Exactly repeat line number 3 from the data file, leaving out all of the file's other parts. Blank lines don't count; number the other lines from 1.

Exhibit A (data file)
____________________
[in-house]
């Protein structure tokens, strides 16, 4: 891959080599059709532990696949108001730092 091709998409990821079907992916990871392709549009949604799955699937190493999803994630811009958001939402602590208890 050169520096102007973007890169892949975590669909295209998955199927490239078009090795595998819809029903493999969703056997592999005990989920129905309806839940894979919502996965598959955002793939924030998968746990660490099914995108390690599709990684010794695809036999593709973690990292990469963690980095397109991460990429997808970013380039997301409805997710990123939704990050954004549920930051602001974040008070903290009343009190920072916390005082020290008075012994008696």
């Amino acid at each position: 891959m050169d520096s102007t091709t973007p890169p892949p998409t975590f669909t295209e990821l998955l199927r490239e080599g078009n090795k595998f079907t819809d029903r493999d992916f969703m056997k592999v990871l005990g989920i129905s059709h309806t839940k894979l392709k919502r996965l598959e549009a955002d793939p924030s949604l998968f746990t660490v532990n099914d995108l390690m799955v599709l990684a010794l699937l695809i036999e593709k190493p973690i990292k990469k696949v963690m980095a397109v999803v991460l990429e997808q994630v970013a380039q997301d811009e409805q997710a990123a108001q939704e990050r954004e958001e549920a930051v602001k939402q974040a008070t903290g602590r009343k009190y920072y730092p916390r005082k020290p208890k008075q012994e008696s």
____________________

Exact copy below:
């Amino acid at each position: 891959m050169d520096s102007t091709t973007p890169p892949p998409t975590f669909t295209e990821l998955l199927r490239e080599g078009n090795k595998f079907t819809d029903r493999d992916f969703m056997k592999v990871l005990g989920i129905s059709h309806t839940k894979l392709k919502r996965l598959e549009a955002d793939p924030s949604l998968f746990t660490v532990n099914d995108l390690m799955v599709l990684a010794l699937l695809i036999e593709k190493p973690i990292k990469k696949v963690m980095a397109v999803v991460l990429e997808q994630v970013a380039q997301d811009e409805q997710a990123a108001q939704e990050r954004e958001e549920a930051v602001k939402q974040a008070t903290g602590r009343k009190y920072y730092p916390r005082k020290p208890k008075q012994e008696s």